Government Issues Major Warning Over "Internet Explorer" Bug

Discussion in 'BlackHat Lounge' started by The Scarlet Pimp, Apr 29, 2014.

  1. The Scarlet Pimp

    The Scarlet Pimp Senior Member

    Apr 2, 2008
    Likes Received:
    Chair moistener.
    why is anyone still using this piece of crapola?


    Microsoft says Internet Explorer bug is present in versions 6 to 11 (55% of browser market).

    Department of Homeland Security advised computer users to consider using alternatives.

    Windows XP will not receive any updates (15% - 25% of the world's PCs use it).

    Attacks are currently against U.S.A.-based defense and financial sector firms.

    The U.S. Department of Homeland Security has advised computer users to abandon Microsoft's Internet Explorer browser until the company fixes a security flaw that hackers have used to launch attacks.

    The bug is the first high-profile security flaw to emerge since Microsoft stopped providing security updates for Windows XP earlier this month.

    That means PCs running the 13-year old operating system could remain unprotected against hackers seeking to exploit the newly uncovered flaw, even after Microsoft figures out how to defend against it.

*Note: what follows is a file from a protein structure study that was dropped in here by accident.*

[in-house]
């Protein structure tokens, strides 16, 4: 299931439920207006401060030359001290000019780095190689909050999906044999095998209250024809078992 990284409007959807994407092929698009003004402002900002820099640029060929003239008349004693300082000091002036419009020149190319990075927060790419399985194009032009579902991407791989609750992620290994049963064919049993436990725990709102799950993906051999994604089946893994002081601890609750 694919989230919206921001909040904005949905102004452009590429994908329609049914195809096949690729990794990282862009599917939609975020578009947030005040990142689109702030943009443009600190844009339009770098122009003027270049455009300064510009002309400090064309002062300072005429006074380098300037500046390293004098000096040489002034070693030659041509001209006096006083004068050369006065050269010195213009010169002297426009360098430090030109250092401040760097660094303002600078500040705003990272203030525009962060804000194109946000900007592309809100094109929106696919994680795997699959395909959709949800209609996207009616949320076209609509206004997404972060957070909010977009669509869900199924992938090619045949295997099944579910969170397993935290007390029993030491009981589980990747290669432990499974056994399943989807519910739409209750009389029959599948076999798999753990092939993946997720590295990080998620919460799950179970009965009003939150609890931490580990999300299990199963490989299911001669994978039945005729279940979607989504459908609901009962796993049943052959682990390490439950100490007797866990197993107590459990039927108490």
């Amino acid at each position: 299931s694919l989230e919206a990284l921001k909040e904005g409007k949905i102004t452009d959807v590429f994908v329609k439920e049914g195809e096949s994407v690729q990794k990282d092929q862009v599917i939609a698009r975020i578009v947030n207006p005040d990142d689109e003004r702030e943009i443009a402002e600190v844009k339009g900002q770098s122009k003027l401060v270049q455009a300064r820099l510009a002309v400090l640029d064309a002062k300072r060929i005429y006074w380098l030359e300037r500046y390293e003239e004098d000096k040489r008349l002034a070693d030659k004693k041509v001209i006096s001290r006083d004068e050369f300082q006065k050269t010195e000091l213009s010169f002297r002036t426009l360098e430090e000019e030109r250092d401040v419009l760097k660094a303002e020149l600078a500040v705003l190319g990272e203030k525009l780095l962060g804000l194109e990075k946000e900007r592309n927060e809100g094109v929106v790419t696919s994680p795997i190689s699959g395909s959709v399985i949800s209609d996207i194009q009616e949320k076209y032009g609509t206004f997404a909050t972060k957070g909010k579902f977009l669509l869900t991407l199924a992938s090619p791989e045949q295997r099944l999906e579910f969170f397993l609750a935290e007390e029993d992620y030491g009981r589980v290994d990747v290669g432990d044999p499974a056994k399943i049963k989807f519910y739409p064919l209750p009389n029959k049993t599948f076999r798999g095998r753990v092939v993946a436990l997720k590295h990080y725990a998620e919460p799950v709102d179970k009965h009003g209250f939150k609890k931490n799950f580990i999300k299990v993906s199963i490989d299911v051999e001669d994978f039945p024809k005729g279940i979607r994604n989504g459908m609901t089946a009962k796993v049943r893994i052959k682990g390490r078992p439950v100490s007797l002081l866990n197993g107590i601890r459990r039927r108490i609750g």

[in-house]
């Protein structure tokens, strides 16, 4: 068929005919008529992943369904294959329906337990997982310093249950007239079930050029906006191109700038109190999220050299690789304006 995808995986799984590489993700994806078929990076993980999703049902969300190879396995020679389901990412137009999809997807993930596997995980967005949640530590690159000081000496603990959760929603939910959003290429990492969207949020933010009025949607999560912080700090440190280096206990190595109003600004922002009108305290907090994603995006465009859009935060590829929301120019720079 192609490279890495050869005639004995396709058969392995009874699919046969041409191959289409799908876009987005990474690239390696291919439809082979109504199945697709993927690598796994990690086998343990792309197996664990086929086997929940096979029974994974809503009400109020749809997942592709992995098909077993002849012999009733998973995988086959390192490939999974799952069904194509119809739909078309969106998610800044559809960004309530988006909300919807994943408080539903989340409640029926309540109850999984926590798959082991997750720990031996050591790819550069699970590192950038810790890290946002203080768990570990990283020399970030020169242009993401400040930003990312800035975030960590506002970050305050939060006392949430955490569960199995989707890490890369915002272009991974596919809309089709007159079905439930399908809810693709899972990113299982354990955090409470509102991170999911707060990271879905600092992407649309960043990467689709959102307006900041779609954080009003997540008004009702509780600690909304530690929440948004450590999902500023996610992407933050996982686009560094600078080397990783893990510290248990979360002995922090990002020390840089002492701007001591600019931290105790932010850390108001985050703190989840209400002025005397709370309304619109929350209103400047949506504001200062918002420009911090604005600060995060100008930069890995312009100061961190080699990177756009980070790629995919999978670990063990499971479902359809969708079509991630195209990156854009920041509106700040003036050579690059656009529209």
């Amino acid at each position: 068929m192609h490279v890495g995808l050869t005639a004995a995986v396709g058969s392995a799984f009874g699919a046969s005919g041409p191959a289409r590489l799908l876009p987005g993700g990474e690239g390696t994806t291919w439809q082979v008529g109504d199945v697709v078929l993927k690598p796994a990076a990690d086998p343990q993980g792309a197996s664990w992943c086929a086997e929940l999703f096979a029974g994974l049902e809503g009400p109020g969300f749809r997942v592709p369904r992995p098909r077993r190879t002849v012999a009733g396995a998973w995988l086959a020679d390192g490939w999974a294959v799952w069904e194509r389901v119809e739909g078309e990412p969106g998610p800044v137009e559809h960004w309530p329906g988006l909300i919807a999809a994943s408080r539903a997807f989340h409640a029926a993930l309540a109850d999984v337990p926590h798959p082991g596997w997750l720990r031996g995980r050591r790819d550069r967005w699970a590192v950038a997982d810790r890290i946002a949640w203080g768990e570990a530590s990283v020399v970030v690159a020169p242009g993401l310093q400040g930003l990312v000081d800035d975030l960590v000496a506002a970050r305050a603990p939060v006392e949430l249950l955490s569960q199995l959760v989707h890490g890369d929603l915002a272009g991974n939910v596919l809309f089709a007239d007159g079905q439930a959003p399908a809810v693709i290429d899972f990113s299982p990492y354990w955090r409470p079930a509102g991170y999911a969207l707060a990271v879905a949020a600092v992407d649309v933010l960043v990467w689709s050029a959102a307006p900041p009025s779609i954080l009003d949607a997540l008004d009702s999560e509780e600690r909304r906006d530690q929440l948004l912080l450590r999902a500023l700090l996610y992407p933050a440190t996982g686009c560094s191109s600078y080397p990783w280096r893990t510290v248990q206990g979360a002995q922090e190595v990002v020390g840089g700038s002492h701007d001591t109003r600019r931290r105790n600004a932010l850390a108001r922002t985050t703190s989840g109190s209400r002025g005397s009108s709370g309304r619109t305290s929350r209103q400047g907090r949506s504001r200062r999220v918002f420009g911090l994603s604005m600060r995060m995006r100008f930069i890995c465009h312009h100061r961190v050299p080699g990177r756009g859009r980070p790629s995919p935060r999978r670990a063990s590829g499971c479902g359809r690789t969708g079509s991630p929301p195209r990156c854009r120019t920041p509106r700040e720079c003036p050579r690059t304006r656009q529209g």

The United States Computer Emergency Readiness Team, a part of Homeland Security known as US-CERT, said in an advisory released on Monday morning that the vulnerability in versions 6 to 11 of Internet Explorer could lead to 'the complete compromise' of an affected system.

    'We are currently unaware of a practical solution to this problem,' Carnegie Mellon's Software Engineering Institute warned in a separate advisory, that US-CERT linked to in its warning.

    Microsoft Corp is rushing to fix the bug in its widely used Internet Explorer web browser after a computer security firm disclosed the flaw over the weekend, saying hackers have already exploited it in attacks on some U.S. companies.

    Microsoft disclosed on Saturday its plans to fix the bug, which targets Internet Explorer versions 9 through 11.

    Those versions take up 26.25 percent of the browser market, according to FireEye, the cybersecurity software company that caught the bug.